These are comments over the past year that I cherish because they are written out by Kazakhs who read this blog.  I originally thought that it would be for westerners to gain insights into this difficult culture.  Apparently I have erudite, Kazakh readers who are very competent in English. How I wish there were more true, historical stories written for more westerners to know and understand Central Asia.

‘They DO have stories, just not in the written form!!!’

Wrong. A nasty stereotype that even many a Kazakh were led to believe… The problem is, and I mean a major problem, that the modern-day historians are either half-professional or not interested in researching the real history that IS available for those willing to dig deep enough.”

Another Kazakh woman who lives in Arizona wrote the following and I blogged about it earlier.  I value what she wrote and wish more Kazakhs who live in the U.S. Canada or U.K. would write more about their beloved country so we, as westerners, can understand what happened in the past.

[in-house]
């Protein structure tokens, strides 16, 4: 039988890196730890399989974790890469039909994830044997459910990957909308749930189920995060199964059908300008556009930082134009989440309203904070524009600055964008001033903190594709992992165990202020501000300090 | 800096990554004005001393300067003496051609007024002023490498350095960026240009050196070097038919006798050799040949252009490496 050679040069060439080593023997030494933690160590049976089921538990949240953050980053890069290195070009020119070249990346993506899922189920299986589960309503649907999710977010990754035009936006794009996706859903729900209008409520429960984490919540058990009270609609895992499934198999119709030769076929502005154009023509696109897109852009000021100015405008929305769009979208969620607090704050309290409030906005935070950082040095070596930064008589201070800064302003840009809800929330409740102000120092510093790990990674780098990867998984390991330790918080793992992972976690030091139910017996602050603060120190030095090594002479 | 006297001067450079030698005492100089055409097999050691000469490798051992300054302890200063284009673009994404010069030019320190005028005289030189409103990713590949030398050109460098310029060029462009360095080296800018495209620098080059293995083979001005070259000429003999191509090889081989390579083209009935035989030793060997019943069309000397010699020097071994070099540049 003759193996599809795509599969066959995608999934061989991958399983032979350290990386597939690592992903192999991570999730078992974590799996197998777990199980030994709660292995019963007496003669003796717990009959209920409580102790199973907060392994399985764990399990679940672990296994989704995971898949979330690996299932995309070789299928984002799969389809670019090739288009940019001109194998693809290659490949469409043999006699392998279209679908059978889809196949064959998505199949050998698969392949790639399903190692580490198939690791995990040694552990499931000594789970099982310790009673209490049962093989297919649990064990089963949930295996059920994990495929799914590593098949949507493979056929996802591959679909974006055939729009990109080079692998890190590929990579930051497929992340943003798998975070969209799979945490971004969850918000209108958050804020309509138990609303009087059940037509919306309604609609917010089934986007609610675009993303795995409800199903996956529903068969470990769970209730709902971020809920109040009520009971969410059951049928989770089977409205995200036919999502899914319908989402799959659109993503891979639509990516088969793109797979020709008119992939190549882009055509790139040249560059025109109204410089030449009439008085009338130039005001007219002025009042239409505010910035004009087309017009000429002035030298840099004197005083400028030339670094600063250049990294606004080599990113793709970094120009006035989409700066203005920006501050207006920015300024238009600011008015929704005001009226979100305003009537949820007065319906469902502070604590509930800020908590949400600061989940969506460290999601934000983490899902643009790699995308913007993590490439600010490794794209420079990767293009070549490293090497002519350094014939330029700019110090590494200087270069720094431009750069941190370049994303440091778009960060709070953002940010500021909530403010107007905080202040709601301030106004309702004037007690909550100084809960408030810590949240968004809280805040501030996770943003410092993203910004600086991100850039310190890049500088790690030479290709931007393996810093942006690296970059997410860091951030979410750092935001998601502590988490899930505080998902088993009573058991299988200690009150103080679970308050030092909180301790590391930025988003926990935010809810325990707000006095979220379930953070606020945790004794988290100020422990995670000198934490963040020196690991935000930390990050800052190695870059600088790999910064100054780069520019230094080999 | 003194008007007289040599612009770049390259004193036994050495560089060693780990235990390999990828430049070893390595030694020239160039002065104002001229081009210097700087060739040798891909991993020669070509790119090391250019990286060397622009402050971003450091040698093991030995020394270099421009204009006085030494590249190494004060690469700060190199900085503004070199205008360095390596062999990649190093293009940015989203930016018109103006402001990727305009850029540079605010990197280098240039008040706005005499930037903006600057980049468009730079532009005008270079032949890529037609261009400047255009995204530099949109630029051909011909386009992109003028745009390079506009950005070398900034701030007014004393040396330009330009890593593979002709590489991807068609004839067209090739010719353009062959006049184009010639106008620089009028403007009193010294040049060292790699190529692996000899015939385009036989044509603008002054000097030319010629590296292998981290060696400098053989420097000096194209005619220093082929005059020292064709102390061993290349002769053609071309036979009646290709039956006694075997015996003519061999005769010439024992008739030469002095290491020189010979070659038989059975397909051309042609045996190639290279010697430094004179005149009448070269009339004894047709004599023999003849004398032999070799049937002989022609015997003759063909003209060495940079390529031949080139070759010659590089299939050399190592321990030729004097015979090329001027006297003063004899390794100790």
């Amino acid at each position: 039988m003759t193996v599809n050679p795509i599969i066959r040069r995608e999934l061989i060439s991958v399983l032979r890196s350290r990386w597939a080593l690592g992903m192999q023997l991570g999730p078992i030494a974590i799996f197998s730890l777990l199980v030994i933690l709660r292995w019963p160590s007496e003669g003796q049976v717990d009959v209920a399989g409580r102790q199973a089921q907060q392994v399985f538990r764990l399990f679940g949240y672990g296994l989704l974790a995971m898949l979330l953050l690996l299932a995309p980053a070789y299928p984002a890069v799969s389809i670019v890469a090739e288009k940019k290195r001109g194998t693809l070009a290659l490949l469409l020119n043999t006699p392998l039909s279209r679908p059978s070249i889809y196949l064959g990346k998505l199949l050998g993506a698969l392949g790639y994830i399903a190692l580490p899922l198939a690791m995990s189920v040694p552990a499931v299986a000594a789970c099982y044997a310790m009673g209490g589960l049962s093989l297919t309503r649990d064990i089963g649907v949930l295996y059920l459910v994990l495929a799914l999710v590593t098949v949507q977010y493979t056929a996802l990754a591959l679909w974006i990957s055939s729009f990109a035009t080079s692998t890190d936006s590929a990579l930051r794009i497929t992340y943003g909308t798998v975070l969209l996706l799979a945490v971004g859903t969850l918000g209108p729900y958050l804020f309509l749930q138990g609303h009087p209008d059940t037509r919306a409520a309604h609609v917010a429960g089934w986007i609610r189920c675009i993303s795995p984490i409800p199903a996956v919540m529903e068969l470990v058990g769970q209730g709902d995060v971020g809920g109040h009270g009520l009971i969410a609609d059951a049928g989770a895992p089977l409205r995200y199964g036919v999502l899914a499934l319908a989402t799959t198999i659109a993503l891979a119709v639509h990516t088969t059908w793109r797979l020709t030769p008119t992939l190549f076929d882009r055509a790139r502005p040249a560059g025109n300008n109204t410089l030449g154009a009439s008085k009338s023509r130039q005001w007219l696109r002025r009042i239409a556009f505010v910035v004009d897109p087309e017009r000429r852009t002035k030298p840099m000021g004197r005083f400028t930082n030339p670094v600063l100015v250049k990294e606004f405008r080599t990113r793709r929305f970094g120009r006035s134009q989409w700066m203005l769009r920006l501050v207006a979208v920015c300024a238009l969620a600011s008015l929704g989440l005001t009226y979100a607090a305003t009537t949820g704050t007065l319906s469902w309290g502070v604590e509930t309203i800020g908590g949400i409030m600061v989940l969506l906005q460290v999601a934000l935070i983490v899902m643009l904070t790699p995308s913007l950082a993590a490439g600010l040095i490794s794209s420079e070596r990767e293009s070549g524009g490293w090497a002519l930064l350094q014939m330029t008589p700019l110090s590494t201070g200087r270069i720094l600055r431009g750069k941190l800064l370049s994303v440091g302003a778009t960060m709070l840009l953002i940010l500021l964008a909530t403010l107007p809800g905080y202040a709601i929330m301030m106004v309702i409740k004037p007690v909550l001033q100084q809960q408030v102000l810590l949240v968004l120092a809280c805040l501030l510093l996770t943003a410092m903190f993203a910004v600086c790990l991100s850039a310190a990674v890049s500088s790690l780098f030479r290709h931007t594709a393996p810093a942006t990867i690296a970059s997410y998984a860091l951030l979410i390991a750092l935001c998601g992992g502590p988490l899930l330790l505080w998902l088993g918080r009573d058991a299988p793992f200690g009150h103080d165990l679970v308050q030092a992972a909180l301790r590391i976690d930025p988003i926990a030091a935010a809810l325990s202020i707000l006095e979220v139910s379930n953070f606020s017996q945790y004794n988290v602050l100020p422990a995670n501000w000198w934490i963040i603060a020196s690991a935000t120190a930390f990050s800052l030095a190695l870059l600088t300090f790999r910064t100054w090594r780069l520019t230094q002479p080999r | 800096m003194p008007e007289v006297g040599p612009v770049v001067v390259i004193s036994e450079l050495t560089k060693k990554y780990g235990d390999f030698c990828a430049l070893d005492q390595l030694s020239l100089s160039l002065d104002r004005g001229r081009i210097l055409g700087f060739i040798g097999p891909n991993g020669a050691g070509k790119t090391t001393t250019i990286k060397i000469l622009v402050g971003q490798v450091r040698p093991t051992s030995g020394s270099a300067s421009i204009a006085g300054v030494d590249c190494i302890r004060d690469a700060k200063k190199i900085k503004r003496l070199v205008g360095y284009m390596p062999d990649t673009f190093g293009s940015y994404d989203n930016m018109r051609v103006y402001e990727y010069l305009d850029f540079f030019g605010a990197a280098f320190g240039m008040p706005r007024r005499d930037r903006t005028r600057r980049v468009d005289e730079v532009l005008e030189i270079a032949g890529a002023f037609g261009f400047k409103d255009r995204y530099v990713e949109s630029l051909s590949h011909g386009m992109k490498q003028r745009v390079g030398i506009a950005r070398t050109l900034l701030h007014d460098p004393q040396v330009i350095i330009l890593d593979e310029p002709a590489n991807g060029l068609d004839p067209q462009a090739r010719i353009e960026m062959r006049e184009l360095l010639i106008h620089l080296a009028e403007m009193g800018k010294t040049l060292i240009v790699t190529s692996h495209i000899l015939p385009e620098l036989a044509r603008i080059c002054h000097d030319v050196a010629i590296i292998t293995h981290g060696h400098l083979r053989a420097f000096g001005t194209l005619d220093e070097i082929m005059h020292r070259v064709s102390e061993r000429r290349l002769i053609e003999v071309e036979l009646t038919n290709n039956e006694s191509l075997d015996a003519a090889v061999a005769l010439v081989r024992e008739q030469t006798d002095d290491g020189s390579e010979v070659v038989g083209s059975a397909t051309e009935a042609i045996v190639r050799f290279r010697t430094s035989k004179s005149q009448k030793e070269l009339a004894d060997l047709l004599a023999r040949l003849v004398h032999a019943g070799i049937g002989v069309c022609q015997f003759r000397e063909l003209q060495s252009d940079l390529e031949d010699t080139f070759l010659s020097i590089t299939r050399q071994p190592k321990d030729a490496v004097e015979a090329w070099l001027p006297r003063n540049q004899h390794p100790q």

“I’m pleased to find at least 1 article in whole web net from Kazakh person about Kazakh art and history through Kazakh rugs. I can’t believe how much Soviet law and specially dominating Russians forced Kazakhs to forget their own history, lifestyle, art. Yes, Soviet law& KGB prohibited any kind of private business in USSR. Kazakhstan was tiered apart between Russia and China. East Turkestan became colony of China and now has new colonial Han’ name SinZsyan. Best Antique Kazakh rugs were stolen by communists in USSR and China. Kazakhs couldn’t make money by weaving rugs anymore. Since all Turkic countries became a colonies of USSR or CPR(Chinese People Republic), and no westerns were allowed at our Silk Road markets; Turkey became a major market of all Turkic rugs, Kazaks, Yughurs, Uzbeks, Altaics, Turkmen, Azeri, Kirgiz, Gagauzs, and etc. Kazakhs were still weaving some of kilims, but no rugs anymore. Pakistan became major producer of Kazakh design rugs now. My grandfather weaved flat rug; Klem or Kilim. After taking part of World War 2 he tried to feed his big family in Kazakh village on Russian territory near Zhyaik (Ural) river. He had ships, horses, goats. He was hunting and selling fur skin. KGB put him to jail in 1982 where he starngely died in 2 days. He was 50 y.o., his youngest kid was 14 y.o. his widow had no job, raising 2 kids and still doesn’t speak Russian. We still keep kilim by my grandfather. We used it once: on his funeral.